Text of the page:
Consultations Commence for Publication of an SKN Cultural Cookbook

Consultations have started about the cookbook.
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Basseterre, St. Kitts – Opening the public discussion on the culturally relevant dishes of St. Kitts and Nevis was the task of a Core Committee of 12 people that met for the first time at the Ministry of Creative Economy’s Conference Room on April 17, 2024.

Consultations have started about the cookbook.

The group was brought together by the Department of Creative Economy in collaboration with the Nutrition Unit in the Ministry of Health to serve as the first consultation concerning
collecting recipes that will be included in a cultural cookbook. The group will also take the
lead in organizing the publication and the initial dissemination of the book as well as facilitate the use of this culinary narrative.

Director of Culture Pierre Liburd gave an overview of the project noting that several
consultations will help to decide on the recipes of dishes that are relevant to the traditional
culinary feature of the Federation of St. Kitts and Nevis. He identified the cultural dishes as
being part of the Intangible Cultural Heritage of the Federation.

Nutrition Surveillance Coordinator in the Ministry of Health Latoya Matthew-Duncan
discussed with the Core Committee the health situation in St. Kitts and Nevis. “Cultural foods play a crucial role in promoting good nutrition and health, often being made with fresh, locallysourced ingredients and prepared using traditional cooking,” Mrs. Matthew-Duncan said. “This recipe book will contribute to cultural preservation, foster a sense of belonging, and offer nutritious options rooted in heritage and tradition.”

The process leading to the production of the cultural cookbook was addressed by Research and
Communications Officer in the Department of Creative Economy Alecia Daniel-Blake.
Identified steps included: establishing a core development partnership, establishing context and
content and developing and refining content. Following the consultations, the process will
continue with the design layout and publishing. The distribution and facilitation of the active
use of the cookbook will also be addressed by the department.
Mrs. Daniel-Blake noted: “Context is important. In conducting our consultations we have to
ensure that we include our older ones. The way we prepare our dishes is sometimes the way it
was done for generations, additionally our discussions will include adding some healthier and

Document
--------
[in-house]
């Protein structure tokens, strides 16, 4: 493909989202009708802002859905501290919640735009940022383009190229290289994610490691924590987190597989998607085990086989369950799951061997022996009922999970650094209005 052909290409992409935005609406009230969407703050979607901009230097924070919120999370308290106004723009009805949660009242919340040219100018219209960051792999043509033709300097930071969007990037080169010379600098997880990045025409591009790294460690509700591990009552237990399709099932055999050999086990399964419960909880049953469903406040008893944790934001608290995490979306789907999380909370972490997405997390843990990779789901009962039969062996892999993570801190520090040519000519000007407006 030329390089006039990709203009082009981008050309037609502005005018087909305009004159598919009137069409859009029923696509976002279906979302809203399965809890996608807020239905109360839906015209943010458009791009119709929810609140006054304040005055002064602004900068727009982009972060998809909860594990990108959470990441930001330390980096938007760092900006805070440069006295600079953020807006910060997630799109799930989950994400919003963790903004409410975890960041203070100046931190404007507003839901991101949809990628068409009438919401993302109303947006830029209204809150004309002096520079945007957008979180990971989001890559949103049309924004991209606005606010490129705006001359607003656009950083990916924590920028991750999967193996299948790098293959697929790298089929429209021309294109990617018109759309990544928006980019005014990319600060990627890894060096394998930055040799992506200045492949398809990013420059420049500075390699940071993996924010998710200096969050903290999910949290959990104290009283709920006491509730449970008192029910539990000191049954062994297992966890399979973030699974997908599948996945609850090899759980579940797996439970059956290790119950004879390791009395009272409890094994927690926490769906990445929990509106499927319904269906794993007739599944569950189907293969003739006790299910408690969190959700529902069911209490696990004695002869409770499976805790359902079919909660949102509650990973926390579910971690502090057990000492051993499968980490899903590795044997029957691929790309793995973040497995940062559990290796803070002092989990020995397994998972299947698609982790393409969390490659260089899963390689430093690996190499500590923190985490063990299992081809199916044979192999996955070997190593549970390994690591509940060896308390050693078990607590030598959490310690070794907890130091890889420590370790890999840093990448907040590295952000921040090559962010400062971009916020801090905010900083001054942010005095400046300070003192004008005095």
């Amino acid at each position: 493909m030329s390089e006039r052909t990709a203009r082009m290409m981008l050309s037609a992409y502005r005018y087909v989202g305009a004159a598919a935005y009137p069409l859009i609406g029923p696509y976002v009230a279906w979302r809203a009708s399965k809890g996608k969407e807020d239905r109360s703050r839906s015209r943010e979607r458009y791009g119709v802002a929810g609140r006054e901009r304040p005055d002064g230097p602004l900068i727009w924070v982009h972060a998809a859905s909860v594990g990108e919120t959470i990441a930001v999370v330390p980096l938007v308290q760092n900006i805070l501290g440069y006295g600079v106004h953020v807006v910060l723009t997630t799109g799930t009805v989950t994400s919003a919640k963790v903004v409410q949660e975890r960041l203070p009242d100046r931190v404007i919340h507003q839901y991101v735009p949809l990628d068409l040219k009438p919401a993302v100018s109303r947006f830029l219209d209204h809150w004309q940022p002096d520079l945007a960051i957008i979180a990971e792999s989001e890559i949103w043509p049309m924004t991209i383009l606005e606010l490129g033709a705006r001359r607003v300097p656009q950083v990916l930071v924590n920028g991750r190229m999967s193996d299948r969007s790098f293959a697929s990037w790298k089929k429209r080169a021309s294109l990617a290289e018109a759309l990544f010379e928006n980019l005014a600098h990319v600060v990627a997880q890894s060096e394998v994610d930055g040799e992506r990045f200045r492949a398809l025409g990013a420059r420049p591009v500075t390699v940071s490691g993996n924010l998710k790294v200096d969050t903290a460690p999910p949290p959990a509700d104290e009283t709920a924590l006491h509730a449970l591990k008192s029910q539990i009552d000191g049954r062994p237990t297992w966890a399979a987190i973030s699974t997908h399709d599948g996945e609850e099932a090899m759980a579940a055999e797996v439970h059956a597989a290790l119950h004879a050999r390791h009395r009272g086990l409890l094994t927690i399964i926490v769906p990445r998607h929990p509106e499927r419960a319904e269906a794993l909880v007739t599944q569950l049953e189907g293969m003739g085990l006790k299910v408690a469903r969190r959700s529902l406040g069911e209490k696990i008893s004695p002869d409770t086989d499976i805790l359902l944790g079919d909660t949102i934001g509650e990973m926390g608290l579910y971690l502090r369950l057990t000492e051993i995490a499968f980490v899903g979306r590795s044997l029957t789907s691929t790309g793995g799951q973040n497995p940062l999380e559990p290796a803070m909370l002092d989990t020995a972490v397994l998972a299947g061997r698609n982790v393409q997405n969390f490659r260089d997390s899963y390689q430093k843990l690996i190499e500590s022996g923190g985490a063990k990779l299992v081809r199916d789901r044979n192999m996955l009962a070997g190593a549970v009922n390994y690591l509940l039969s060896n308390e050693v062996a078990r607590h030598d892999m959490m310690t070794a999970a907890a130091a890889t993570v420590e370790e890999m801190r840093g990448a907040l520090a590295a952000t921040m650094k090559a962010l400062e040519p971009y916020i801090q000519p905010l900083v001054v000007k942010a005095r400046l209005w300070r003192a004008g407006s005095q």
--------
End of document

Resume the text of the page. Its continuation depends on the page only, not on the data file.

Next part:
gluten-free options. Our department has the task of ensuring that the culinary aspect of our
Intangible Cultural Heritage (ICH) is put in writing and preserved, thus making sure that it is
safeguarded.”

Director Liburd expressed pleasure with the outcome of the first consultation and the
establishment of the Core Committee.

He noted, “We had a fruitful discussion and I really enjoyed the energy in the room. I am
anticipating similar enthusiasm and further input into our data at the upcoming sessions.
Safeguarding the culinary component of our Intangible Cultural Heritage (ICH) is critical to
the survival of the traditions of St. Kitts and Nevis.”

Permanent Secretary in the Ministry of Sports and the Creative Economy Valencia Syder noted, “The Ministry applauds this important initiative and is encouraged by the level of participation from the various stakeholders. We see it as a meaningful step towards actualizing the safeguarding of our Intangible Cultural Heritage and promoting healthy lifestyles. We are excited for and eagerly anticipate the final results.”

Attendees included representatives from both islands of the Federation from the ministries of Tourism, Health and Education. Department representatives from St. Kitts and from Nevis included those from Gender Affairs, Agriculture and the Creative Economy along with the Nevis Cultural Development Foundation (NCDF). Partnership commitment was also obtained from the Department of Aging and Disabilities.

The ICH Project presently taking place in St. Kitts and Nevis falls under the UNESCO ICH
Convention of 2003. According to the Convention, “Cultural heritage does not end at
monuments and collections of objects. It also includes traditions or living expressions inherited from our ancestors and passed on to our descendants, such as oral traditions, performing arts, social practices, rituals, festive events, knowledge and practices concerning nature and the universe or the knowledge and skills to produce traditional crafts.”

The convention has since been ratified by 182 states and has allowed the inscription of more than 600 elements throughout the world. The Federation signed on to the Convention in 2016 and in 2019 launched its first ICH project “Strengthening Inventory Preparation Capacity for Implementing the 2003 Convention for the Safeguarding of Intangible Cultural Heritage in St. Kitts and Nevis.” The project enabled the Federation to receive UNESCO technical capacity and was backed by US$99,443.

The current ICH project “Safeguarding St. Kitts and Nevis Intangible Cultural Heritage (ICH) – Developing a National Policy ICH Project” was launched March 22, 2023. UNESCO
provided $US91, 252 again enabling the Federation to benefit from technical assistance.

This project is designed to create a structured National ICH Policy Framework to safeguard our Intangible Cultural Heritage and slated for completion by December 2024.

The development of a culturally relevant cookbook represents the department’s expanded
approach to safeguarding our cultural heritage. It is one of a series of activities and initiatives designed to capitalize on the previous and ongoing initiatives while enabling greater public engagement.

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